Xavier Margairaz and Ronaldinho, St. Jakob Sta...
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When players reach the latter days of their career, and have been plying their trade on foreign playing fields for the most of it, it seems quite inevitable that they should go on to finish their careers in their home countries or a league where the expectation levels are a little less.  This has been quite the case in relation to players from Europe and South America for years now (though it does depend on the standard of the player’s relative league to an extent).  Many players may see it as a way to enjoy the later stages of their careers, playing in a league which might not have the same degree of quality as to where they have been over the years or as a chance to play for their childhood team that they supported when they were growing up.

The Brazilian league in the past few years, has been going through somewhat of a renaissance period, with the attraction of players returning to their homeland so as to get noticed more by the national team coach, Mano Menezes, with the lead up to hosting the World Cup in 2014, and giving themselves more of a possibility of taking part in what promises to be a spectacular occasion, with Brazilians known for their fearsome appetite and reputation in football.

One of the players who decided to take this path most recently has been two time world player of the year Ronaldinho Gaúcho.  Ever since his last year playing for Barcelona in 2008, those who love football, have been waiting for him to rescale the heights he achieved in his early days with the Catalan club, and return to the figure which was widely reputed as one of the greatest players ever in the history of the game.  After moving onto Milan, where he showed glimpses of brilliance but lacked consistency, Flamengo came in for him, and give him the chance to play again in the country of his birth.  The move, at the start, seemed to be one of hope, with expectations not being met, and it looked as though that Ronaldinho would not be grasping his last chance with two hands, or to say better in football terms, with two feet, and those that had hoped he could return to the old Gaúcho, would be left disappointed.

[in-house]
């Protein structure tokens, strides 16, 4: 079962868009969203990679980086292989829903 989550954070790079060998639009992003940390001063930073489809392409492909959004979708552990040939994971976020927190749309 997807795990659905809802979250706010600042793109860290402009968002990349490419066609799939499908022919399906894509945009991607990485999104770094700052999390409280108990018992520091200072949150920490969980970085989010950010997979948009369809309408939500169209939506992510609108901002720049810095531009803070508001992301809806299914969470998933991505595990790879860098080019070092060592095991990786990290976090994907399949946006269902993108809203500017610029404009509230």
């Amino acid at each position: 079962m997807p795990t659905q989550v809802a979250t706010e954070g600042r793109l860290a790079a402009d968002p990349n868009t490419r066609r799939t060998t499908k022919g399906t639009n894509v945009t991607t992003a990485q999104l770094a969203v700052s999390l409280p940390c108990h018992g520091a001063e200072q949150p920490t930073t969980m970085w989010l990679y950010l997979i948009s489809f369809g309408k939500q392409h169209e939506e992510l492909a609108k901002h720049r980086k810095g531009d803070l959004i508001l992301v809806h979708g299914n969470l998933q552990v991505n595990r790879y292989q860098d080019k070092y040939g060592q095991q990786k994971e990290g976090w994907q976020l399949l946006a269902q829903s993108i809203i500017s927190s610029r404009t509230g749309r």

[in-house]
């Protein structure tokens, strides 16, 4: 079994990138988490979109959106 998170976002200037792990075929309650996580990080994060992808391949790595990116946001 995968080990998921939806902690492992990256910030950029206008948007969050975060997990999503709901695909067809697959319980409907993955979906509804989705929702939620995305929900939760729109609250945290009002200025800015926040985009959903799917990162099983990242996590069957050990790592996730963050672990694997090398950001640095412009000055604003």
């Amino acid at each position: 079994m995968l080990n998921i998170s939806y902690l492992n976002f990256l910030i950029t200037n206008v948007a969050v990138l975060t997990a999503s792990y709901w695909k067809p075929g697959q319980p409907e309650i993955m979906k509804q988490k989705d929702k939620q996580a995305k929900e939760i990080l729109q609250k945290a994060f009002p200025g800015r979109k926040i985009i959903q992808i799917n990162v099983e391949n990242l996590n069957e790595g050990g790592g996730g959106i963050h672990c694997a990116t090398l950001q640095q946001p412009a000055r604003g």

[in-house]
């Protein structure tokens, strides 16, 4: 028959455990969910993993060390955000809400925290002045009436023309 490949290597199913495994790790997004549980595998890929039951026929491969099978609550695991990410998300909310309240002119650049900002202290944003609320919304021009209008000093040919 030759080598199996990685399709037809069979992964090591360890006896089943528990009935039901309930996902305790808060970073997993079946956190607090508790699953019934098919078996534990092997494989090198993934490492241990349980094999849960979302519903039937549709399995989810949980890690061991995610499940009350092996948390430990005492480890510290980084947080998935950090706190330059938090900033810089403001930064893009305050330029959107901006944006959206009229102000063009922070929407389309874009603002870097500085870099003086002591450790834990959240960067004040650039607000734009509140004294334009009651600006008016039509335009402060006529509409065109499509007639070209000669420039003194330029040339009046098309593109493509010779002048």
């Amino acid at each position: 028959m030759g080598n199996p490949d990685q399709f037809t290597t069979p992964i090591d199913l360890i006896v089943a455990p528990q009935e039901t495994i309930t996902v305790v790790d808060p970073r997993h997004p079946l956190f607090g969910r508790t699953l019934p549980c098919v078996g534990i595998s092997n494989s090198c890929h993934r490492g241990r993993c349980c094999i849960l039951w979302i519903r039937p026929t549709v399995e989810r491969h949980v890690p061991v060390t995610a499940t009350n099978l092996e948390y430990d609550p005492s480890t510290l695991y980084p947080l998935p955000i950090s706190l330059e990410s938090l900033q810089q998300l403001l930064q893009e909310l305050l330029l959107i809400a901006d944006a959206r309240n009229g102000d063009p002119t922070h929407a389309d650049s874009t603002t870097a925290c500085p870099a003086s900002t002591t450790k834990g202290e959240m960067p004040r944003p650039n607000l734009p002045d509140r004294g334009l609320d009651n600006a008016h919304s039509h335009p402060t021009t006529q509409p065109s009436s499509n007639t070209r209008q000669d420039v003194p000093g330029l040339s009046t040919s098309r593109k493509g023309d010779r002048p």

However, after one game where the Flamengo hardcore faithful, booed and cheered their star player, and he was subsequently taken of the pitch by the legendry Brazilian manager Luxemburgo, there has been a sharp and productive increase in quality of performances, so much so that he has achieved his goal of being called up again to the national team, and has appeared in the last three squad selections of the Seleção.  The statistics in relation to Ronaldinho speak for themselves, and prove that he is starting to be the player of old that he once was.

In twenty six games for Flamengo, since he signed a 5.5 million euro per year contract, he has scored eighteen goals and made five assists, which compared to figures when he was at his most effective in his career look very favorable, and suggest he might have turned his back on his previous troubles, and is trying to achieve his ultimate objective and goal, which is to play for his country at the World Cup in Brazil, in little over two years’ time, an accolade which would be fitting for such a player as Ronaldinho and that would bring the curtain down on a great career.

This goal though depends on many things.  Ronaldinho will be thirty four years of age by the time the world cup comes round, he has though altered his game in the last few years, as he has lost that blistering burst of speed that he was known for, and therefore seems to play more as a striker, or in behind the front two or one these days, threading passes, and beating players with skill, two attributes that he has always been known for, and that in two and a bit years he should still have.  Consistency will be the key, and staying in shape, but he is in the right place at the moment to get noticed and therefore will need to keep performing well on a regular basis.  Age could be the defining factor, but if he is playing then like he is at the moment, then no doubt the Brazilian manager (Manezes or not) should have no hesitation in calling him up for the showpiece.

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Rodney is 29 years old from Northern Ireland, is a qualified Sports Scientist graduate at the University of Wales, Cardiff and qualified UEFA Football Coach from the Irish Football Association. At the moment he lives with his girlfriend in Barcelona-Spain and works there as a football coach at the Hristo Stoichkov football school and also as an English teacher. He loves Manchester United, and was very happy to break Liverpool’s record of League wins. He loves to travel and has seen most of the world but always wants to see more. In his spare time, he likes to improve his Spanish and catalan, play football, go to the gym, play guitar, watch films, read and have the odd game of pro evolution and pool. He likes to write about something he loves, and has a blog where he writes about all things current, including footy and travel: http://thedrawertailor.blogspot.com/ . You can also follow him on twitter @Rodneyball